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    CSM-Potential: mapping protein interactions and biological ligands in 3D space using geometric deep learning
    Rodrigues, CHM ; Ascher, DB (OXFORD UNIV PRESS, 2022-05-24)
    Recent advances in protein structural modelling have enabled the accurate prediction of the holo 3D structures of almost any protein, however protein function is intrinsically linked to the interactions it makes. While a number of computational approaches have been proposed to explore potential biological interactions, they have been limited to specific interactions, and have not been readily accessible for non-experts or use in bioinformatics pipelines. Here we present CSM-Potential, a geometric deep learning approach to identify regions of a protein surface that are likely to mediate protein-protein and protein-ligand interactions in order to provide a link between 3D structure and biological function. Our method has shown robust performance, outperforming existing methods for both predictive tasks. By assessing the performance of CSM-Potential on independent blind tests, we show that our method was able to achieve ROC AUC values of up to 0.81 for the identification of potential protein-protein binding sites, and up to 0.96 accuracy on biological ligand classification. Our method is freely available as a user-friendly and easy-to-use web server and API at http://biosig.unimelb.edu.au/csm_potential.
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    cropCSM: designing safe and potent herbicides with graph-based signatures
    Pires, DE ; Stubbs, KA ; Mylne, JS ; Ascher, DB (OXFORD UNIV PRESS, 2022-02-24)
    Herbicides have revolutionised weed management, increased crop yields and improved profitability allowing for an increase in worldwide food security. Their widespread use, however, has also led to a rise in resistance and concerns about their environmental impact. Despite the need for potent and safe herbicidal molecules, no herbicide with a new mode of action has reached the market in 30 years. Although development of computational approaches has proven invaluable to guide rational drug discovery pipelines, leading to higher hit rates and lower attrition due to poor toxicity, little has been done in contrast for herbicide design. To fill this gap, we have developed cropCSM, a computational platform to help identify new, potent, nontoxic and environmentally safe herbicides. By using a knowledge-based approach, we identified physicochemical properties and substructures enriched in safe herbicides. By representing the small molecules as a graph, we leveraged these insights to guide the development of predictive models trained and tested on the largest collected data set of molecules with experimentally characterised herbicidal profiles to date (over 4500 compounds). In addition, we developed six new environmental and human toxicity predictors, spanning five different species to assist in molecule prioritisation. cropCSM was able to correctly identify 97% of herbicides currently available commercially, while predicting toxicity profiles with accuracies of up to 92%. We believe cropCSM will be an essential tool for the enrichment of screening libraries and to guide the development of potent and safe herbicides. We have made the method freely available through a user-friendly webserver at http://biosig.unimelb.edu.au/crop_csm.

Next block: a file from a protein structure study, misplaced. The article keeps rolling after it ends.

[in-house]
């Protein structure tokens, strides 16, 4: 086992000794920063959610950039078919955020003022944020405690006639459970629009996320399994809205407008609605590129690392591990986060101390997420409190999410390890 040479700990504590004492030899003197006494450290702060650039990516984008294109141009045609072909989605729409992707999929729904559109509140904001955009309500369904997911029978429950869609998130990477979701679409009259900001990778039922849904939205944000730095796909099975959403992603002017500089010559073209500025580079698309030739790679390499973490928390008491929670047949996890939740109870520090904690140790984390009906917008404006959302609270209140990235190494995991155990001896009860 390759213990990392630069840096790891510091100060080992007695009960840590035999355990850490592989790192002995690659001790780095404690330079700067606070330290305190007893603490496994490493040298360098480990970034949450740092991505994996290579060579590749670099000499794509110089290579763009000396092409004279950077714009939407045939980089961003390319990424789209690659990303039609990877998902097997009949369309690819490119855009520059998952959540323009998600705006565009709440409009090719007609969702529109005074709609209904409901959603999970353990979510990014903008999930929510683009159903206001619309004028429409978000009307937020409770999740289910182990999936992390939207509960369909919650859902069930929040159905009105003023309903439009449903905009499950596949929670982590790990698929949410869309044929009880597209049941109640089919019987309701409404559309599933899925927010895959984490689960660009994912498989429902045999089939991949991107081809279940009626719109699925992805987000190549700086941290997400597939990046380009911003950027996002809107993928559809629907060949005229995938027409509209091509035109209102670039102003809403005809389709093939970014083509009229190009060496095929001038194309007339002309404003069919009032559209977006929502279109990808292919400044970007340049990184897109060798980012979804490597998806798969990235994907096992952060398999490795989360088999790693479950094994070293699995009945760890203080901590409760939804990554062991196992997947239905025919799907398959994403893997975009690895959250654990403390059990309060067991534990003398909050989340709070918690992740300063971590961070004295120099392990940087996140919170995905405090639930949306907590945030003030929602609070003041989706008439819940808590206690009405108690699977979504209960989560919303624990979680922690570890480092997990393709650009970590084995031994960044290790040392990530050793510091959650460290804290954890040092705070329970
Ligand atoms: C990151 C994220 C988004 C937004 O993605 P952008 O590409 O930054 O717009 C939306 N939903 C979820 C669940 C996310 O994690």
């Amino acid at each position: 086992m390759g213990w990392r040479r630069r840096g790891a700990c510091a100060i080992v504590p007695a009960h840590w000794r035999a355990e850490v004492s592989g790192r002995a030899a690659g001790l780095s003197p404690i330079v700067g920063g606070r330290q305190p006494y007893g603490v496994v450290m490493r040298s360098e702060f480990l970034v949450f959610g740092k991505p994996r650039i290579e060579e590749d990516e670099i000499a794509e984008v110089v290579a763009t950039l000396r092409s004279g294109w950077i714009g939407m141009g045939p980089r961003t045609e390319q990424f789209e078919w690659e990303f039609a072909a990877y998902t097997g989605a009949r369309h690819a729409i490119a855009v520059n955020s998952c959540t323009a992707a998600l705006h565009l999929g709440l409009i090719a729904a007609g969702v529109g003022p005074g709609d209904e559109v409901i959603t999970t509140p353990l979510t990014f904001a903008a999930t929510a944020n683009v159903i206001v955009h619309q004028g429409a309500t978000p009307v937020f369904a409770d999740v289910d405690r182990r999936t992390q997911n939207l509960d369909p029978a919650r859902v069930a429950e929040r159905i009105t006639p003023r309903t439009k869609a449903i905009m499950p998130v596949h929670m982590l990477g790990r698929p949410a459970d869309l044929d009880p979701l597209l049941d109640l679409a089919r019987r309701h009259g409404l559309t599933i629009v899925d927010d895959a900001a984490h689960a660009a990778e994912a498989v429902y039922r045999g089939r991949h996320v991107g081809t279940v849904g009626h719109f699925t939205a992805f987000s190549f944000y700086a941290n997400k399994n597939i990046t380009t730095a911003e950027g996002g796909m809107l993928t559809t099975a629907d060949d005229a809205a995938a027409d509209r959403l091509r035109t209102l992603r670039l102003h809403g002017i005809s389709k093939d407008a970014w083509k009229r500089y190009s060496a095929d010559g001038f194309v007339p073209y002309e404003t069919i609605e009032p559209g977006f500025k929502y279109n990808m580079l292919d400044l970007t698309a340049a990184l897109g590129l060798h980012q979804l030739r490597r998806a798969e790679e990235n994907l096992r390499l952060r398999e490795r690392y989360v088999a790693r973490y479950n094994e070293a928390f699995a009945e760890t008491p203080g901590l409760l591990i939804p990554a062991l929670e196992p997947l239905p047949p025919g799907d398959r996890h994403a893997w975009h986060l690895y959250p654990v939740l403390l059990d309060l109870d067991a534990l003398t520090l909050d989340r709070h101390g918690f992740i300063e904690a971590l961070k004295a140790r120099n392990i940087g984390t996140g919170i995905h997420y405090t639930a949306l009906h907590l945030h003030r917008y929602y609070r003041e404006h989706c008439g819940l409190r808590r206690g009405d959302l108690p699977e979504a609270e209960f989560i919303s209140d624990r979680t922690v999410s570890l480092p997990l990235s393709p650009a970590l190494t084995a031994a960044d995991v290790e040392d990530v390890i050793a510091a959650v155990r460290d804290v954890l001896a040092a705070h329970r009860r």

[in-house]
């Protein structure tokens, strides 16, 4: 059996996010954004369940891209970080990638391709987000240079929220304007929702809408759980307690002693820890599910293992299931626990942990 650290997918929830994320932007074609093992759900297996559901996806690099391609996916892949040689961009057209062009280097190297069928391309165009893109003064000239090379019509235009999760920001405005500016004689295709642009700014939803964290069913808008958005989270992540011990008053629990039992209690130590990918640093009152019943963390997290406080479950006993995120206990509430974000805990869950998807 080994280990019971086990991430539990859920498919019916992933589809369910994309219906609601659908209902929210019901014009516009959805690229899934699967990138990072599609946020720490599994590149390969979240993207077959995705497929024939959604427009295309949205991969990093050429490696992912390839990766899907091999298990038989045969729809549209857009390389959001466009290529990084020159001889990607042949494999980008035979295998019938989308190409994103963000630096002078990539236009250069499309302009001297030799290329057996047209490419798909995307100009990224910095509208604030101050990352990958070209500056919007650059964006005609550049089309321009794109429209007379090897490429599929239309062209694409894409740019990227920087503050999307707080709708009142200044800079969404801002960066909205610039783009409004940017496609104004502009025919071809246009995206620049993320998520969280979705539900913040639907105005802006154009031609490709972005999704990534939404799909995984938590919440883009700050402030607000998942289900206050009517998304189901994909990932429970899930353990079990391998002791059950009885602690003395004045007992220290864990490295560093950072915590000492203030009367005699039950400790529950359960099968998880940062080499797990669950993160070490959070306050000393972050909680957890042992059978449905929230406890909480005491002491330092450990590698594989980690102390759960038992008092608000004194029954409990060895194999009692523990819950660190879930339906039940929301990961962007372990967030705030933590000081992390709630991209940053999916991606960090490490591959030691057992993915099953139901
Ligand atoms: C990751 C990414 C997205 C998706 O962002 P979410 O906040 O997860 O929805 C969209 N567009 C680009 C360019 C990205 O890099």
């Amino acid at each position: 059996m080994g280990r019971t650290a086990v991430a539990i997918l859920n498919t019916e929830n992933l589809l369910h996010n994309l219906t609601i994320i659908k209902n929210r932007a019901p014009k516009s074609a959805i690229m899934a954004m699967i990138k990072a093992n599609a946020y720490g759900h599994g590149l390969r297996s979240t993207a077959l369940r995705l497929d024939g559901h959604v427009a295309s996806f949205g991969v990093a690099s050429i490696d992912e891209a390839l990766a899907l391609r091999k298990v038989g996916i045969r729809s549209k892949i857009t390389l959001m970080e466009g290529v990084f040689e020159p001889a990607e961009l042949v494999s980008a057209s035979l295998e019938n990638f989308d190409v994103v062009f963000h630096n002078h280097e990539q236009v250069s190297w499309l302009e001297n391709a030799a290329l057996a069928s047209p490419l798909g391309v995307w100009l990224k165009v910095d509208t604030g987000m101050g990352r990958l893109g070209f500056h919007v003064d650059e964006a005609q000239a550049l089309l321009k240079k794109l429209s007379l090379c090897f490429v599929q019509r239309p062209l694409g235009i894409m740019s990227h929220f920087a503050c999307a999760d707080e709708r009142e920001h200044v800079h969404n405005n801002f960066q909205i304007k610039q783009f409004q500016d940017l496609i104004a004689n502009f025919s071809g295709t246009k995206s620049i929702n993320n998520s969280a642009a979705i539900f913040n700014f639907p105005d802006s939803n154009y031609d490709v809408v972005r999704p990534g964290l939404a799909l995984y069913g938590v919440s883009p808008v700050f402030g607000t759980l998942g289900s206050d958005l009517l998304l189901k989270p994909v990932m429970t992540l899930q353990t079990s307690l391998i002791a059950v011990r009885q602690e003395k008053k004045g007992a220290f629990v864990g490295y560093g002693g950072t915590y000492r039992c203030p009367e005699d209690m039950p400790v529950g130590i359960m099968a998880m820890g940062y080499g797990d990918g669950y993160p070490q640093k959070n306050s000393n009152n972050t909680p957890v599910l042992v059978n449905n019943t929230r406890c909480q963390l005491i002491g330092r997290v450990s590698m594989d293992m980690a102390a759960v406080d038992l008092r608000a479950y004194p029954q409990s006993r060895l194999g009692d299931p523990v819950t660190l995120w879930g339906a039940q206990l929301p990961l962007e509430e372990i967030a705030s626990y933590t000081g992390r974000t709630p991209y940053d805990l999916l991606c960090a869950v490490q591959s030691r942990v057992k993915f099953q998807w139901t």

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    Systematic evaluation of computational tools to predict the effects of mutations on protein stability in the absence of experimental structures
    Pan, Q ; Nguyen, TB ; Ascher, DB ; Pires, DE (OXFORD UNIV PRESS, 2022-03-10)
    Changes in protein sequence can have dramatic effects on how proteins fold, their stability and dynamics. Over the last 20 years, pioneering methods have been developed to try to estimate the effects of missense mutations on protein stability, leveraging growing availability of protein 3D structures. These, however, have been developed and validated using experimentally derived structures and biophysical measurements. A large proportion of protein structures remain to be experimentally elucidated and, while many studies have based their conclusions on predictions made using homology models, there has been no systematic evaluation of the reliability of these tools in the absence of experimental structural data. We have, therefore, systematically investigated the performance and robustness of ten widely used structural methods when presented with homology models built using templates at a range of sequence identity levels (from 15% to 95%) and contrasted performance with sequence-based tools, as a baseline. We found there is indeed performance deterioration on homology models built using templates with sequence identity below 40%, where sequence-based tools might become preferable. This was most marked for mutations in solvent exposed residues and stabilizing mutations. As structure prediction tools improve, the reliability of these predictors is expected to follow, however we strongly suggest that these factors should be taken into consideration when interpreting results from structure-based predictors of mutation effects on protein stability.